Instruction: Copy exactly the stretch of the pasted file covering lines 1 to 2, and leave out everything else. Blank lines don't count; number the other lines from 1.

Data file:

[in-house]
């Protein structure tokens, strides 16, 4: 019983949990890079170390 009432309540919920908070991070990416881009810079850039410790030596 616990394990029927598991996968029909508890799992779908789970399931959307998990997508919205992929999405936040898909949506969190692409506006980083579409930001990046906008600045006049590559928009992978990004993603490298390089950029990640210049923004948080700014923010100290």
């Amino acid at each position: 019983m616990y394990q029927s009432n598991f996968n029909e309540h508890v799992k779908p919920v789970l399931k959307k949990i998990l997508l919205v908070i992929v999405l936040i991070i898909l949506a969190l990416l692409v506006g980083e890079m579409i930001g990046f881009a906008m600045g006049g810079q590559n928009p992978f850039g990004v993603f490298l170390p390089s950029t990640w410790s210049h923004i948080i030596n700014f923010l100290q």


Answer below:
[in-house]
């Protein structure tokens, strides 16, 4: 019983949990890079170390 009432309540919920908070991070990416881009810079850039410790030596 616990394990029927598991996968029909508890799992779908789970399931959307998990997508919205992929999405936040898909949506969190692409506006980083579409930001990046906008600045006049590559928009992978990004993603490298390089950029990640210049923004948080700014923010100290």